An example of this could be the Denizen of the Dark ability that the enemies have.  While in darkness, certain creatures get a double bonus to favored skills.  For some of these monsters, this means that they will pretty much never miss in a fight.  This means the heroes have to work on not only defeating the foe, but assuring that their own do not get taken out in the process.  Either through Inspiring everybody with song and speeches, or Challenging a particular foe with intimidation or to one-on-one combat.  It is this group dynamic along with things like the Fellowship Pool that lets a tight group overcome numerous, challenging enemies.  It also helps to make battle feels threatening.  When even a relatively small group of goblins can score some wounds, that makes truly fearsome foes like the Nazgul make an experienced party quail in the face of it.  

And the villains, of course, are presented as the Anti-Culture.  They don’t really have a Culture of their own since they are not part of a homogeneous group.  The Orcs have tribes, but they still don’t really work together all that well.  And the stated goal of the Enemy is the destruction of the Cultures of the Free Peoples.  That’s you by the way.  So what you are fighting for is often larger than getting you next cool piece of gear.  

Gear that was already provided to you by, yup, your Culture.

The last thing I want to mention is, again, the point I always bring up when describing this game.  And that is how I feel that no other game has it’s core mechanics so ground into the setting.  And for a lot of people, in Middle Earth, this is how magic is treated.  

 

 

 

The problem with good ‘ol MERP was that it was mechanically, D&D.  You could play a wizard and throw fireballs.  The “Lord of the Rings” RPG curtailed that, but did let you play a sage who studied under a wizard.  I feel that what TOR truly gets right is how it treats spellcasting.

It doesn't.  

First off, there is endless debate on what magic actually is.  And of course I won't be able to answer that here.  Each author defines magic as what they need it to be.  In this context, the question is what does Tolkien want magic to be.  The answer is: I don't know, since I am not an expert into the mind of J.R.R.  Without going into what I feel is how Middle Earth magic works, I will point out what I think is what makes it stand out from the rest.  Magic is natural.

In most setting, magic represents the supernatural.  It’s an outside force or some energy to be manipulated.  In Arda, magic is a part of the world.  The world was sung into existence, and magic was a part of that.  With enough skill you can create something of such quality that it becomes...magic.  Light can be contained in an object because that is how light works here.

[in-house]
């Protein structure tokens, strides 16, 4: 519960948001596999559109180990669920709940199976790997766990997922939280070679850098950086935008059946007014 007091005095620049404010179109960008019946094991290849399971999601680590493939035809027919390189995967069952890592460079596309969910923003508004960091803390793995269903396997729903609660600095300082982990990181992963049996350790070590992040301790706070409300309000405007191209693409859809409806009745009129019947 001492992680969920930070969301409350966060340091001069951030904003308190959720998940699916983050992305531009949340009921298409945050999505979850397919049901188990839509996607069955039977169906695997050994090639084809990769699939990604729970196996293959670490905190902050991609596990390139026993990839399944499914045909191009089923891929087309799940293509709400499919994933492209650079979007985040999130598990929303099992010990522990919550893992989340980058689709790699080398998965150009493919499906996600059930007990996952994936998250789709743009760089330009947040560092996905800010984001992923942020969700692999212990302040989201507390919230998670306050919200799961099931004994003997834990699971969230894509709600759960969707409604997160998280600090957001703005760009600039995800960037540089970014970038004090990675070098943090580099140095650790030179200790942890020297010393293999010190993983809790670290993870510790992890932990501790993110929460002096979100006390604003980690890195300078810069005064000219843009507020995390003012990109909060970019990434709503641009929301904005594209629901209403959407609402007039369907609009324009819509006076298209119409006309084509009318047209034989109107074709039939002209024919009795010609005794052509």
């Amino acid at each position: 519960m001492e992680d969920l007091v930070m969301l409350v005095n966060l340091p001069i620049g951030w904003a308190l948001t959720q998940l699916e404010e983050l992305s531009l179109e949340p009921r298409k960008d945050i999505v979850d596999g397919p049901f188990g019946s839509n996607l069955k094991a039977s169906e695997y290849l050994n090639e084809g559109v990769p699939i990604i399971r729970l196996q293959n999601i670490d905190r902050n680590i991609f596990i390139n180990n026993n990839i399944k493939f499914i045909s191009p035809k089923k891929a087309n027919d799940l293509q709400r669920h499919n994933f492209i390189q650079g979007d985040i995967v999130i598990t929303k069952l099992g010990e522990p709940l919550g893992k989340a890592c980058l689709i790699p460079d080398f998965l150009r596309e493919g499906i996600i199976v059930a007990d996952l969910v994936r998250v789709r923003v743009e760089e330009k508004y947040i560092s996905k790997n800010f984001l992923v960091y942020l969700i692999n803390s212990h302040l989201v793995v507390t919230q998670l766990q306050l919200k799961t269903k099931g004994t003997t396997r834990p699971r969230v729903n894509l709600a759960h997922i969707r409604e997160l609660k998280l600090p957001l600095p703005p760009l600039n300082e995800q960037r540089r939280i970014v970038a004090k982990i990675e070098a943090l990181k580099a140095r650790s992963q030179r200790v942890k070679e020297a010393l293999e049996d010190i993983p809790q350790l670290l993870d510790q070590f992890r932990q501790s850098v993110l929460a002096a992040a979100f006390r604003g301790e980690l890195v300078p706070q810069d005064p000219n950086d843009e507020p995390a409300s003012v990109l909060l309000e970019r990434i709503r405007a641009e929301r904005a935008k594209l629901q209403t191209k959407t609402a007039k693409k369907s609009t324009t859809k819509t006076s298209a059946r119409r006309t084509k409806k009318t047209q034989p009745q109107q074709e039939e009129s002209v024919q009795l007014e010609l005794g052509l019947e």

The game honors that by having magic be one of the abilities that a Culture can learn.  Yes, Elves can learn “Elf Magic”.  But the others cast their spells, and in their own way.  Beornings can dream as bears.  The Hobbits can truly disappear.  And the Dunedain get glimpses of things to come.  I love how that magic is, once again, based on your Culture.  Making it unique to you and where you come from.

The other part of magic in Arda is Sorcery.  Players don’t get to use this, but the enemies do.  And it’s scary.  The PC’s always risking gaining some Shadow when facing off against sorcery, and in addition, will suffer other stated effects as well.  Like the Great Spiders can cast a Holding Spell to prevent a hero from attacking.  The dread Nazgul can cast a Shadow of Fear that will make the character do whatever the Ringwraith desires out of sheer terror.  
 

And the reasons for this is that Sorcery is a perversion of nature.  It requires Hate to cast and always causes Shadow.  That is because, while Magic is a part of the natural world, Sorcery is disrupting that world with the “supernatural”.  In essence, channelling the will and power of

Morgoth.  (Read the Silmarillion)

 


And there we have my diatribe on Culture.  I trust I did not bore you, and maybe I inspired you a little.  This is still my favorite game set in Tolkien’s world and it reflects that world wonderfully.  The biggest flaw with the game is that if you or any of your players are not into the setting that much, I would not recommended it.  

If you are into Role Playing Games, I hope you will give this game a look.  If you already play D&D, there is a version of TOR out there called Adventures in Middle Earth.  It is literally TOR, but using the rules for 5E D&D.  If that last sentence did not make much sense to you I welcome you to the wonderful world of RPG’s.  Head to your nearest game store and ask about the fun.  Your imagination will thank you.  

 

Addendum:

"Culture" word count: 17

 

You can get The One Ring from Cublicle 7.

 

All of the original The One Ring art is by Jon Hodgson.  Very much worth a look.

He has a Patreon now where you can get cools maps for you game now.  You cans see it here at www.patreon.com/jonhodgsonmaps.  And has just started a new game company, Handiwork Games. 

 

Music Note:  While this took a long time to write, I listened to a lot of Led Zeppelin while writing it.  I Recently got the boxed set of all their studio albums.  And while they might have stolen some songs, I  still never grew out of the "discovering Zep" phase.  They did set the standard of metal being all about Lord of the Rings and Vikings after all.